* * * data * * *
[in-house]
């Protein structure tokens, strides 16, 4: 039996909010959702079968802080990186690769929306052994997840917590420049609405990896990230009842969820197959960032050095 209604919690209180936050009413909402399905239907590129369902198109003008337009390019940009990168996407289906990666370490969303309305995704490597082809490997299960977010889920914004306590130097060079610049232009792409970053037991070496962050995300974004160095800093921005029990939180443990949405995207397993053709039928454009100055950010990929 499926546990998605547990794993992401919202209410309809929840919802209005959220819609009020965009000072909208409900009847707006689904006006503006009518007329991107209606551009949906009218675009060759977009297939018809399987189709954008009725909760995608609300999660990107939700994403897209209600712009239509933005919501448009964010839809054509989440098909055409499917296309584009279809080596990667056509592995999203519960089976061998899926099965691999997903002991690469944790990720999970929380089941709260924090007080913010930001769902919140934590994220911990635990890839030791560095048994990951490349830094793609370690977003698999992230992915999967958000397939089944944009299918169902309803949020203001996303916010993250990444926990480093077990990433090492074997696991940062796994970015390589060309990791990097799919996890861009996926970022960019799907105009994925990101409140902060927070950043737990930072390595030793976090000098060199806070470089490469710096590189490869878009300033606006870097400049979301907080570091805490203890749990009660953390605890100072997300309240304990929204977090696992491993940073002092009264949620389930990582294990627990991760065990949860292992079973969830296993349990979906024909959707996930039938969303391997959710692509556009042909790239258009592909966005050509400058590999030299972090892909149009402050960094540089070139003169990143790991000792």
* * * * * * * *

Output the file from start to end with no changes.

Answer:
[in-house]
């Protein structure tokens, strides 16, 4: 039996909010959702079968802080990186690769929306052994997840917590420049609405990896990230009842969820197959960032050095 209604919690209180936050009413909402399905239907590129369902198109003008337009390019940009990168996407289906990666370490969303309305995704490597082809490997299960977010889920914004306590130097060079610049232009792409970053037991070496962050995300974004160095800093921005029990939180443990949405995207397993053709039928454009100055950010990929 499926546990998605547990794993992401919202209410309809929840919802209005959220819609009020965009000072909208409900009847707006689904006006503006009518007329991107209606551009949906009218675009060759977009297939018809399987189709954008009725909760995608609300999660990107939700994403897209209600712009239509933005919501448009964010839809054509989440098909055409499917296309584009279809080596990667056509592995999203519960089976061998899926099965691999997903002991690469944790990720999970929380089941709260924090007080913010930001769902919140934590994220911990635990890839030791560095048994990951490349830094793609370690977003698999992230992915999967958000397939089944944009299918169902309803949020203001996303916010993250990444926990480093077990990433090492074997696991940062796994970015390589060309990791990097799919996890861009996926970022960019799907105009994925990101409140902060927070950043737990930072390595030793976090000098060199806070470089490469710096590189490869878009300033606006870097400049979301907080570091805490203890749990009660953390605890100072997300309240304990929204977090696992491993940073002092009264949620389930990582294990627990991760065990949860292992079973969830296993349990979906024909959707996930039938969303391997959710692509556009042909790239258009592909966005050509400058590999030299972090892909149009402050960094540089070139003169990143790991000792």